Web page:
Step 2: Make Certain that the Jointer is Properly Tuned
The jointer’s tables must be perfectly parallel to each other. In order to do this, you must utilize a straight edge that will serve as your reference to make the adjustments. To ensure that you are doing the right adjustments, read the manufacturer’s manual.
Step 3: Square Up the Jointer’s Fence
Using a digital angle gauge or a machinist’s square, you must set the fence of the jointer in a seamlessly square position. The failure to square up the fence will render the jointer practically useless. It will make the utilization of the jointer very tricky.
Step 4: Know the Limitations of the Board Stock
Check with the manual about the specifics of the board size that you can use with your jointer. Every jointer has a capacity limit based on its beds’ dimensions. To ensure safe operation, it is advised that you set a lower limit for the board size that you want to run through the jointer. In many cases, the smallest piece that you can run through the machine has the dimensions of ½ x 2 x 12 inches in thickness, width, and length, respectively. Do not attempt to mill a smaller board stock.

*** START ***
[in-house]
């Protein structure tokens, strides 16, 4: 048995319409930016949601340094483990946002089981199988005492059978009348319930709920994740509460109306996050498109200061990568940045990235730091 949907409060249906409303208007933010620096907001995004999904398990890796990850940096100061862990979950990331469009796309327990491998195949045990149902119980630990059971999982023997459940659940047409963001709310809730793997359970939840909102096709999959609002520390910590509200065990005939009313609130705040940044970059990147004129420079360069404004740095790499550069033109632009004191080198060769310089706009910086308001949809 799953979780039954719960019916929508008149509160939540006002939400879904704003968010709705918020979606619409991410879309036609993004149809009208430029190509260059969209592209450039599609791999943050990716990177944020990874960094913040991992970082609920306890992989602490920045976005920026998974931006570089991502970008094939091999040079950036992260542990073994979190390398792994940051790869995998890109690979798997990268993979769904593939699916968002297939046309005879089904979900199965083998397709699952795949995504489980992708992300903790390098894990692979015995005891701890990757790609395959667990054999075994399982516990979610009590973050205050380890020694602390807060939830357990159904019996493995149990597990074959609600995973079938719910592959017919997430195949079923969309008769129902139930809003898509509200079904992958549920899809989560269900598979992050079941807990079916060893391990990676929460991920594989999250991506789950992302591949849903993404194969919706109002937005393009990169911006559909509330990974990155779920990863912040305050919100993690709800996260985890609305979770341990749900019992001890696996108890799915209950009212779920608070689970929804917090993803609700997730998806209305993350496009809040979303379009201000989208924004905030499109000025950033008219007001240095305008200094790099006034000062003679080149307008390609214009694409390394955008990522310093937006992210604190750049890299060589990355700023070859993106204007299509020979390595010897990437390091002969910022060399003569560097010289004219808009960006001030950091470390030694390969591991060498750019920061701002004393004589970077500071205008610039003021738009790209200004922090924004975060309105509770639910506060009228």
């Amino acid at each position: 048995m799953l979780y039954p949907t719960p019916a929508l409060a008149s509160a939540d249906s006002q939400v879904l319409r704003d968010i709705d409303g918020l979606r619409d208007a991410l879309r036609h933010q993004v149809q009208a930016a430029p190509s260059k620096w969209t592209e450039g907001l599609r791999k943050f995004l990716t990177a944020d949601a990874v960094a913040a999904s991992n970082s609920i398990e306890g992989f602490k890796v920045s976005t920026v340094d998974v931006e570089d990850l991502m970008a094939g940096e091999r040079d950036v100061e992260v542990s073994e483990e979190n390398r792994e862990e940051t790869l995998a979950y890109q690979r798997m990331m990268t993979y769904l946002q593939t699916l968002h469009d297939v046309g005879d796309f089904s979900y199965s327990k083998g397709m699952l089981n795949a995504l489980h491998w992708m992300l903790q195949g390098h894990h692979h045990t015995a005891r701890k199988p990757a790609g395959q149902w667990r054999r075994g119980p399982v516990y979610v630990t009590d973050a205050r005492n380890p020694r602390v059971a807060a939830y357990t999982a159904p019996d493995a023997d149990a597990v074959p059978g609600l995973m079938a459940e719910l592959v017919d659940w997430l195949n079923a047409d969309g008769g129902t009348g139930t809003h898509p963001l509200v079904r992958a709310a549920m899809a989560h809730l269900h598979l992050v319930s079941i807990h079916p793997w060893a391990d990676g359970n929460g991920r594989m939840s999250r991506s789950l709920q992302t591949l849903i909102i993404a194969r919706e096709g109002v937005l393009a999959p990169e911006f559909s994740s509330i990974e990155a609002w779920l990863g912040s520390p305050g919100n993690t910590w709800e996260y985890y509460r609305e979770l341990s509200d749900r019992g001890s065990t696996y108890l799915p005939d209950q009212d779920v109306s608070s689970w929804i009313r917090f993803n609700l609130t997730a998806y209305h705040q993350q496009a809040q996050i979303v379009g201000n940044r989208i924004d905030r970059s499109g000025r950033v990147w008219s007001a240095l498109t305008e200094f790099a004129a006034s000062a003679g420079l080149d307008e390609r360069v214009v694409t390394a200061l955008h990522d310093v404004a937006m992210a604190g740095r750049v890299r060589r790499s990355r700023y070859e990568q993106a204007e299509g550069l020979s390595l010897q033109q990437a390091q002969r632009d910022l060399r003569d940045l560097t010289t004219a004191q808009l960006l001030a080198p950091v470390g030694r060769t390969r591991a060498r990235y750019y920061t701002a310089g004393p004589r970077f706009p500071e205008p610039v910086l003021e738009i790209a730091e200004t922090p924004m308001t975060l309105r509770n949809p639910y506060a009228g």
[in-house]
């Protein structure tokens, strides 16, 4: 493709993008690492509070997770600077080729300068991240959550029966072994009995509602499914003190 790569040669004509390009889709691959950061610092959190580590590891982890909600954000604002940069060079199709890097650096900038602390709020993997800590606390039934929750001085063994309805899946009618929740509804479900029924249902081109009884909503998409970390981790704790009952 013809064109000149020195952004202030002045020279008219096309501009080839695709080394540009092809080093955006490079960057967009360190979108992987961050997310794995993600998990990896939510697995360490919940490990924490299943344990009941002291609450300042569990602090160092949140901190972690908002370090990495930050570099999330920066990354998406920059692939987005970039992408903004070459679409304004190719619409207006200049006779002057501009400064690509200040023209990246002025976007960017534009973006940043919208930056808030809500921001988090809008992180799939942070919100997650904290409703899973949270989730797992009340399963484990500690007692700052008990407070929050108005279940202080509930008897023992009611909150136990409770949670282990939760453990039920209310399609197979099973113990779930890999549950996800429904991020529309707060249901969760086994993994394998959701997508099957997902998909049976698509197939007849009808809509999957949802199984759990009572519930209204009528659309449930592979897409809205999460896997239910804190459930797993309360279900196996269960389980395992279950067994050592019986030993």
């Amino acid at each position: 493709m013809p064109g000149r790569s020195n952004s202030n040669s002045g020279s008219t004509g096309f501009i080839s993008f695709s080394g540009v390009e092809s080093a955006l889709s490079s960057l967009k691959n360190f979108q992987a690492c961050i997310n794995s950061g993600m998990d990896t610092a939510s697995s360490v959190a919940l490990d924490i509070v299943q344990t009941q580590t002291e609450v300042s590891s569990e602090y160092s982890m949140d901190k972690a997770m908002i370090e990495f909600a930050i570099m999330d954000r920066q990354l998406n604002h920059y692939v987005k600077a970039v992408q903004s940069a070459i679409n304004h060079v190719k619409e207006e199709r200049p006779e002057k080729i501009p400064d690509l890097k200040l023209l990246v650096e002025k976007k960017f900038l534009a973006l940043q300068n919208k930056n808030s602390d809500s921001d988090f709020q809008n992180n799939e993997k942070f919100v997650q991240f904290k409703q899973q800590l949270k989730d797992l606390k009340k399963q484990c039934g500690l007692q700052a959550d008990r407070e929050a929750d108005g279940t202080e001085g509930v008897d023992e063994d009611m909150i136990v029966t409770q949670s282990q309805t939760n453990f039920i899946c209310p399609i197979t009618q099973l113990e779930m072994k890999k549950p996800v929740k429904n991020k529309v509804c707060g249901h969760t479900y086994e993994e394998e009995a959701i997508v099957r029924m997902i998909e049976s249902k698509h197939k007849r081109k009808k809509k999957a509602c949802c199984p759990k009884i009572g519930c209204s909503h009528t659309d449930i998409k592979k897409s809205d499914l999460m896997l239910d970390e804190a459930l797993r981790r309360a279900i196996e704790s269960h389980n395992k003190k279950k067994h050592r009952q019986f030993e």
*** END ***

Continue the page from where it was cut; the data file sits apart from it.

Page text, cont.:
But aside from the minimum dimensions of the board stock you can run through the jointer, you also have to know the upper limits that it can handle. Rather than being an issue of safety, the upper limits of the stock you can use is based on quality concerns. The maximum length of the board that you mill using the jointer should not exceed 2x the infeed table’s length.
To check if your board is on the right length, place it on the infeed table. Using the right technique, you should be able to balance the board on the table thereby achieving a straight edge.